axios.post('/task', task)
    .then((response) => {
        this.tasks.push(response.data);
    });

However, remember that we also broadcast the task’s creation. If your JavaScript application is listening for this event in order to add tasks to the task list, you will have duplicate tasks in your list: one from the end-point and one from the broadcast.

You may solve this by using the toOthers method to instruct the broadcaster to not broadcast the event to the current user.

6.5.1.1 Configuration

When you initialize a Laravel Echo instance, a socket ID is assigned to the connection. If you are using Vue and Axios, the socket ID will automatically be attached to every outgoing request as a X-Socket-ID header. Then, when you call the toOthers method, Laravel will extract the socket ID from the header and instruct the broadcaster to not broadcast to any connections with that socket ID.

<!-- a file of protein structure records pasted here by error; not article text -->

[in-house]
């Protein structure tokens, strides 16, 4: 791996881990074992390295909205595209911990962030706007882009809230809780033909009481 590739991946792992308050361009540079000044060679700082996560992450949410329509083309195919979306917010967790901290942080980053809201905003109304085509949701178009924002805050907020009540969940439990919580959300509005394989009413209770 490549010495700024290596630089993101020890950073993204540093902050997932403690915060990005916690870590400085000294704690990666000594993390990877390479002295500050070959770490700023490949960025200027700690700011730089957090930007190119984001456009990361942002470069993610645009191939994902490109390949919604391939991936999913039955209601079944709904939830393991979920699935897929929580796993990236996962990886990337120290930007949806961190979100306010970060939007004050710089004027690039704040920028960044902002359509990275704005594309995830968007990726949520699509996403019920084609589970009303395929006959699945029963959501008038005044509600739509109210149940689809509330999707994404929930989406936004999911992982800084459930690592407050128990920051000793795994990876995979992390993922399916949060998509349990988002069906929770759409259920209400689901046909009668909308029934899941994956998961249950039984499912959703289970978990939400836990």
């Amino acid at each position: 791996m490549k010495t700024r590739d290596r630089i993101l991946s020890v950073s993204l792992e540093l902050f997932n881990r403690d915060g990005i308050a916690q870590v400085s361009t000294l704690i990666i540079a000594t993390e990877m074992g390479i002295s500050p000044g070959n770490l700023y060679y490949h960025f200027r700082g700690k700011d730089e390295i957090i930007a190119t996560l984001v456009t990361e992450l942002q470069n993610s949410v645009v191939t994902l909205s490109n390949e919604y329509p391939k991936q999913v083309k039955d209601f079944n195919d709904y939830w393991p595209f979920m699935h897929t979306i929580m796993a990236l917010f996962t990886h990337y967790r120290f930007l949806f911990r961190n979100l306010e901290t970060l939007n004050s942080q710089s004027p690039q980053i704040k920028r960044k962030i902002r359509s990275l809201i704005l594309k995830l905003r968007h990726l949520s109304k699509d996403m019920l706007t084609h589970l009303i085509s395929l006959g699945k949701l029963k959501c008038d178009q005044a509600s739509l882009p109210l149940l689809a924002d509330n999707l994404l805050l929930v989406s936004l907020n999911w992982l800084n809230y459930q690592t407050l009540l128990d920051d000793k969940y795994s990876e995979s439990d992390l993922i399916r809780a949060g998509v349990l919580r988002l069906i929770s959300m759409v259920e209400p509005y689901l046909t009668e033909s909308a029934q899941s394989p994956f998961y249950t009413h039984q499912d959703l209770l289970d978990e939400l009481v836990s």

If you are not using Vue and Axios, you will need to manually configure your JavaScript application to send the X-Socket-ID header. You may retrieve the socket ID using the Echo.socketId method:

var socketId = Echo.socketId();

<a name=“receiving-broadcasts”></a>

6.6 Receiving Broadcasts

<a name=“installing-laravel-echo”></a>

6.6.1 Installing Laravel Echo

Laravel Echo is a JavaScript library that makes it painless to subscribe to channels and listen for events broadcast by Laravel. You may install Echo via the NPM package manager. In this example, we will also install the pusher-js package since we will be using the Pusher broadcaster:

npm install --save laravel-echo pusher-js

Once Echo is installed, you are ready to create a fresh Echo instance in your application’s JavaScript. A great place to do this is at the bottom of the resources/assets/js/bootstrap.js file that is included with the Laravel framework:

import Echo from "laravel-echo"

window.Echo = new Echo({
    broadcaster: 'pusher',